Book Review: The Real Pepsi Challenge

The Real Pepsi Challenge:
The Inspirational Story of Breaking the Color Barrier in American Business

by Race in the Workplace special correspondent Adina Ba

The following review comes at a timely manner to celebrate the life of an African-American marketing legend, Edward F. Boyd, who died last week at the age of 92. Boyd is most known for his innovation and leadership in establishing niche marketing through his work at Pepsi. Boyd respected the African-American market as a unique community with everchanging needs. His work increased American consumption of Pepsi tenfold, but even more importantly, he fought for race equality every step of the way on a personal, community, and corporate level. Click here to learn more about Boyd’s life.

Walter Mack, one of the earliest presidents of Pepsi, revolutionized corporate America. In the late 1940’s, Mack, a Jewish Harvard graduate from NYC believed “that the world’s problems could be solved through the cooperation of the great powers.” Using creativity in his business techniques, Mack invented the modern day business internship by having a contest for young college graduates who were “most likely to succeed in life.” 330 men and women from 254 colleges in 45 states were part of the contest, specifically including female and black students. Thirteen impressive interns won the contest, including seven females and two African-Americans. This was the beginning of a racial change in corporate America. Each intern was to work for one year, and afterwards, Pepsi would either hire them or assist them to get placed elsewhere.

Around this time, Walter Mack hired the first ever black national sales team which would at its peak have twelve members. The main reason for this “special-markets” group was to expand Pepsi consumption among African-Americans. Although Mack’s sole purpose in this move was to gain untapped profits, his tactics were still leaps ahead of most American corporations, including his rival Coca-Cola.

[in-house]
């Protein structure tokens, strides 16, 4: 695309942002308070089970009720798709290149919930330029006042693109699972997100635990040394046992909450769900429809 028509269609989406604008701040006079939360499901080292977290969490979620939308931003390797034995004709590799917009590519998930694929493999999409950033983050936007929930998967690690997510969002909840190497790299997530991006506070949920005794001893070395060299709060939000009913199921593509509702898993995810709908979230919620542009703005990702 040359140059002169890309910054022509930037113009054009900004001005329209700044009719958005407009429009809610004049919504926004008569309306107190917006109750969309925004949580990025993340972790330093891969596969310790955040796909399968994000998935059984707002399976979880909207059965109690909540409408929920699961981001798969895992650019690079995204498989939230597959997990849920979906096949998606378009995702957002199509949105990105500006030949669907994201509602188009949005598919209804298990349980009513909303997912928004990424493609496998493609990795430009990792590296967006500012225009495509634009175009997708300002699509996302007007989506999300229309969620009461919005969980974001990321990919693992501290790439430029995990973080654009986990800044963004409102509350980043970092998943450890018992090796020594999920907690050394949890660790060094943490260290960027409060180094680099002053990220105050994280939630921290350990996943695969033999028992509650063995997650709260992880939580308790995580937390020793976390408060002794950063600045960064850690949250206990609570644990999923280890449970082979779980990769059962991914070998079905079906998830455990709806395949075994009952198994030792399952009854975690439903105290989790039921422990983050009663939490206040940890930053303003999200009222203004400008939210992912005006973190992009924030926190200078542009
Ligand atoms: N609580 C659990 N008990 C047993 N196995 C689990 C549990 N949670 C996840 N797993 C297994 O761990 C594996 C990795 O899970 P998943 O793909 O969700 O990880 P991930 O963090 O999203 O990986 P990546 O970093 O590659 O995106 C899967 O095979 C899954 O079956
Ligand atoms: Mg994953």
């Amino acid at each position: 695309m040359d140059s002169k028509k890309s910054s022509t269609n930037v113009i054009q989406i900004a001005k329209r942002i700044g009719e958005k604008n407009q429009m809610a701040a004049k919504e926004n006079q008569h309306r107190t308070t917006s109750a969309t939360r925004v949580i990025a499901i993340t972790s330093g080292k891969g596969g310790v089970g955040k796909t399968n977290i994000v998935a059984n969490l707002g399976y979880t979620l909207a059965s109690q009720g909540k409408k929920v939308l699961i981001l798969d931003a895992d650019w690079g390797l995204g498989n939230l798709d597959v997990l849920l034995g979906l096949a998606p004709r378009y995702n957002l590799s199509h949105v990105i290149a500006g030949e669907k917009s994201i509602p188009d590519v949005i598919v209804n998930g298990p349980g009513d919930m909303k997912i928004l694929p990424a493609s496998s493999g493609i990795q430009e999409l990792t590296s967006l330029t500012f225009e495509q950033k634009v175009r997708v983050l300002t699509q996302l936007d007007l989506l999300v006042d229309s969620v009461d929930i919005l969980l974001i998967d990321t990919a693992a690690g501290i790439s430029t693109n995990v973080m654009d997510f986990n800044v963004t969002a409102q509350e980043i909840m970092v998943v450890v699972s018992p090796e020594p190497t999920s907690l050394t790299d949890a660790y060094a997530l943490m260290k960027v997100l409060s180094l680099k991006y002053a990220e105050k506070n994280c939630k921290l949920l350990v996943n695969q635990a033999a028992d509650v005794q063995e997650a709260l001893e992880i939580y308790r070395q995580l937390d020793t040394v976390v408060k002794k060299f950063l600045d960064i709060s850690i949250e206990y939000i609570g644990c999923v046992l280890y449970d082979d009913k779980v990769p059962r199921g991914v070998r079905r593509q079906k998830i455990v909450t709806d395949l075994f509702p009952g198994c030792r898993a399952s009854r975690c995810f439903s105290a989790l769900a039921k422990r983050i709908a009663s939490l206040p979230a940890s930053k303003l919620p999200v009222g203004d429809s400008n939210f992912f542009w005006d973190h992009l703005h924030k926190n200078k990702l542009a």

The author of the book, Stephanie Capparell, molds her investigative research into a cohesive story that sometimes feels as if each character is speaking directly to you. She does not tell the simple story of competition between Pepsi and Coca-Cola. Instead, she tells the in-depth history of twelve impressive individuals and how they marketed Pepsi to black communities all over America during segregation and the civil rights era. It was at a time when they were not allowed to stay in hotels in the South and had to have separate train cars, even though they had first-class status.

This is a story of corporations, a story of breaking color barriers, a history that all Americans should be aware of. Before this team was put together, it was the norm for African-Americans in media to be shown only as caricatures like Aunt Jemima or Uncle Ben. The team’s black manager, Edward F. Boyd and his Special Markets team changed the face of advertising. It would have been easy to get a black sports icon to sponsor Pepsi for their black marketing efforts, but Boyd wanted to appeal to his growing middle-class market by catering to their needs. He launched a “Leaders in Their Fields” advertising campaign and endorsed little-known black leaders in the fields of chemistry, medicine, banking, etc. These ads were popular beyond the magazines and store fronts, and were also requested by black universities and individuals.

The team used politics and the promotion of race equality to increase their sales on an individual and community basis, and the African-American market responded. Without mentors or many resources and with many risks, these twelve black leaders succeeded to deal with their white bosses, co-workers, the segregated South and white Pepsi bottlers on a daily basis. They excelled not only during their time at Pepsi, but went on to many other life accomplishments on a national and international level.

Boyd’s team consisted of William Simms, Paul Davis, William Payne, Richard Hurt, Allen McKellar, Julian Nicholas, Harvey Russell, Winston Wright, Charles Wilson, Jean Emmons, and David Watson.

Later on in Pepsi years, the Special Markets team changed shape because of new leadership. In 1962, Harvey Russell, team director, was promoted to VP in charge of special markets by executive Herbert L Barnet. This was the first VP role appointed to an African-American at a major international company. A touching moment in the book is when Capparell cites that a third of Barnet’s New York Times obituary was dedicated to his decision to elevate Russell to VP, noting the historical importance.

Post a Comment

Your email is never published nor shared.